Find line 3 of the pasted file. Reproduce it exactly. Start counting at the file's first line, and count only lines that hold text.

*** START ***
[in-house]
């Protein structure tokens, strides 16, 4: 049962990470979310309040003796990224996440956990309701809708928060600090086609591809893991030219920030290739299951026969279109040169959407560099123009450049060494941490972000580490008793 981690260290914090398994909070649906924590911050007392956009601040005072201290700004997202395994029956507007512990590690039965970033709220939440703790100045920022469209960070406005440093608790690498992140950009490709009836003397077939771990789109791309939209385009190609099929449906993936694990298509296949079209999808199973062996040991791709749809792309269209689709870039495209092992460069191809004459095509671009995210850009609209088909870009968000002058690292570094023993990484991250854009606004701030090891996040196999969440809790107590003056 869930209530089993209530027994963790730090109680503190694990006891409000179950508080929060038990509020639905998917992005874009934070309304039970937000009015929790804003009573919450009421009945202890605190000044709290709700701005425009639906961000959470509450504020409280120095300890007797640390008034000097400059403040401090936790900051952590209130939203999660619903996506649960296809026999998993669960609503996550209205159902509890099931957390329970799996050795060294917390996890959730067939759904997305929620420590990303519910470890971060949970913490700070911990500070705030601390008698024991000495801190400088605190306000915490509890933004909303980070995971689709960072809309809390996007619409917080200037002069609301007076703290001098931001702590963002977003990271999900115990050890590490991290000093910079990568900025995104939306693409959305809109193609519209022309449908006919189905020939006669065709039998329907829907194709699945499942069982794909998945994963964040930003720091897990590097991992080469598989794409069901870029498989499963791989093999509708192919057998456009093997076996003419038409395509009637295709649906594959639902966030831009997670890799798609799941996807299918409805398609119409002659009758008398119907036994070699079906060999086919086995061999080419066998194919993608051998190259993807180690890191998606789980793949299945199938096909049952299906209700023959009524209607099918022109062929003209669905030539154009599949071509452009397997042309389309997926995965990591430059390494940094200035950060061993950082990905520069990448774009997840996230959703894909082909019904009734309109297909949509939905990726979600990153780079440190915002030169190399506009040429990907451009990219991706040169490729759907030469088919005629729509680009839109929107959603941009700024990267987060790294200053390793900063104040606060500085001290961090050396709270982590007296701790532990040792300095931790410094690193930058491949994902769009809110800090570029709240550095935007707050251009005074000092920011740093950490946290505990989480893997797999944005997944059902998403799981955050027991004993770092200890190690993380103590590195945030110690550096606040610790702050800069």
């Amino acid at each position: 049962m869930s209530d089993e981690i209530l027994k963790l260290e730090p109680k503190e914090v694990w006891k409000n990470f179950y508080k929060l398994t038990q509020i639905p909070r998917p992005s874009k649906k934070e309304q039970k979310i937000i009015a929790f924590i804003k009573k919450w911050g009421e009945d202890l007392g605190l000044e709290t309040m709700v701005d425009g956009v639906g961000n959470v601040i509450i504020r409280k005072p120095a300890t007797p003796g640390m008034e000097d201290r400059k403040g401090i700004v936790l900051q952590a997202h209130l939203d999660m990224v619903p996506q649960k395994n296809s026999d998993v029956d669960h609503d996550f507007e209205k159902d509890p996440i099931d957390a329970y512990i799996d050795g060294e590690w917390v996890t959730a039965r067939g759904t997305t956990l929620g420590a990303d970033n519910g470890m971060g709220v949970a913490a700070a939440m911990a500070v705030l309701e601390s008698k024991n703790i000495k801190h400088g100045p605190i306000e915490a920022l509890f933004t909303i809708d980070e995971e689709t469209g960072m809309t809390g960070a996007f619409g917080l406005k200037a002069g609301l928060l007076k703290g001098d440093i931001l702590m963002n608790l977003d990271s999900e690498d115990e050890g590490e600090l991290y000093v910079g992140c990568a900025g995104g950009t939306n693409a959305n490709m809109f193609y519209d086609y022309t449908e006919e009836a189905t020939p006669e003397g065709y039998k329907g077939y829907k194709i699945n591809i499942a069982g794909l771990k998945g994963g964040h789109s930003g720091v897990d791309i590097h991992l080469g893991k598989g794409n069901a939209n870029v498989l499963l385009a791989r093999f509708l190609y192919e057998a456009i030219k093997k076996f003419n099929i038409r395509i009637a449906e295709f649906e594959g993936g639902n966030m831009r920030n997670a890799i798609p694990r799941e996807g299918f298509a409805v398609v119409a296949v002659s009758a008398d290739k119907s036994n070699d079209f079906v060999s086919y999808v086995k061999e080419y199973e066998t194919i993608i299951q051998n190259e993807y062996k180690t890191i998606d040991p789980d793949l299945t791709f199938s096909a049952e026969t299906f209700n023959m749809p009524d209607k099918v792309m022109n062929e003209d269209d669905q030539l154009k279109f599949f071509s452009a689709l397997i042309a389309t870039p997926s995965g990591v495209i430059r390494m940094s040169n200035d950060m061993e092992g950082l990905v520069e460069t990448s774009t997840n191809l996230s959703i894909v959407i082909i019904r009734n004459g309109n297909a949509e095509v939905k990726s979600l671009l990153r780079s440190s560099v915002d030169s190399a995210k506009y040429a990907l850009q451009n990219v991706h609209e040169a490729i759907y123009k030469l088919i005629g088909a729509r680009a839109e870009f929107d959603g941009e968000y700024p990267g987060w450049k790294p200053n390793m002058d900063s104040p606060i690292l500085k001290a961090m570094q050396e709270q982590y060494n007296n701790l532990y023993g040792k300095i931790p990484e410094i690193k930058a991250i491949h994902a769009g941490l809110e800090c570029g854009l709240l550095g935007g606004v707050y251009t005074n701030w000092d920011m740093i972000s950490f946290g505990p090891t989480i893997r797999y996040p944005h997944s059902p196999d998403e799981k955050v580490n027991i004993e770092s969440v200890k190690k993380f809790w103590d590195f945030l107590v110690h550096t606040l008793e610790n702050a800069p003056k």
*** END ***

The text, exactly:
């Amino acid at each position: 049962m869930s209530d089993e981690i209530l027994k963790l260290e730090p109680k503190e914090v694990w006891k409000n990470f179950y508080k929060l398994t038990q509020i639905p909070r998917p992005s874009k649906k934070e309304q039970k979310i937000i009015a929790f924590i804003k009573k919450w911050g009421e009945d202890l007392g605190l000044e709290t309040m709700v701005d425009g956009v639906g961000n959470v601040i509450i504020r409280k005072p120095a300890t007797p003796g640390m008034e000097d201290r400059k403040g401090i700004v936790l900051q952590a997202h209130l939203d999660m990224v619903p996506q649960k395994n296809s026999d998993v029956d669960h609503d996550f507007e209205k159902d509890p996440i099931d957390a329970y512990i799996d050795g060294e590690w917390v996890t959730a039965r067939g759904t997305t956990l929620g420590a990303d970033n519910g470890m971060g709220v949970a913490a700070a939440m911990a500070v705030l309701e601390s008698k024991n703790i000495k801190h400088g100045p605190i306000e915490a920022l509890f933004t909303i809708d980070e995971e689709t469209g960072m809309t809390g960070a996007f619409g917080l406005k200037a002069g609301l928060l007076k703290g001098d440093i931001l702590m963002n608790l977003d990271s999900e690498d115990e050890g590490e600090l991290y000093v910079g992140c990568a900025g995104g950009t939306n693409a959305n490709m809109f193609y519209d086609y022309t449908e006919e009836a189905t020939p006669e003397g065709y039998k329907g077939y829907k194709i699945n591809i499942a069982g794909l771990k998945g994963g964040h789109s930003g720091v897990d791309i590097h991992l080469g893991k598989g794409n069901a939209n870029v498989l499963l385009a791989r093999f509708l190609y192919e057998a456009i030219k093997k076996f003419n099929i038409r395509i009637a449906e295709f649906e594959g993936g639902n966030m831009r920030n997670a890799i798609p694990r799941e996807g299918f298509a409805v398609v119409a296949v002659s009758a008398d290739k119907s036994n070699d079209f079906v060999s086919y999808v086995k061999e080419y199973e066998t194919i993608i299951q051998n190259e993807y062996k180690t890191i998606d040991p789980d793949l299945t791709f199938s096909a049952e026969t299906f209700n023959m749809p009524d209607k099918v792309m022109n062929e003209d269209d669905q030539l154009k279109f599949f071509s452009a689709l397997i042309a389309t870039p997926s995965g990591v495209i430059r390494m940094s040169n200035d950060m061993e092992g950082l990905v520069e460069t990448s774009t997840n191809l996230s959703i894909v959407i082909i019904r009734n004459g309109n297909a949509e095509v939905k990726s979600l671009l990153r780079s440190s560099v915002d030169s190399a995210k506009y040429a990907l850009q451009n990219v991706h609209e040169a490729i759907y123009k030469l088919i005629g088909a729509r680009a839109e870009f929107d959603g941009e968000y700024p990267g987060w450049k790294p200053n390793m002058d900063s104040p606060i690292l500085k001290a961090m570094q050396e709270q982590y060494n007296n701790l532990y023993g040792k300095i931790p990484e410094i690193k930058a991250i491949h994902a769009g941490l809110e800090c570029g854009l709240l550095g935007g606004v707050y251009t005074n701030w000092d920011m740093i972000s950490f946290g505990p090891t989480i893997r797999y996040p944005h997944s059902p196999d998403e799981k955050v580490n027991i004993e770092s969440v200890k190690k993380f809790w103590d590195f945030l107590v110690h550096t606040l008793e610790n702050a800069p003056k």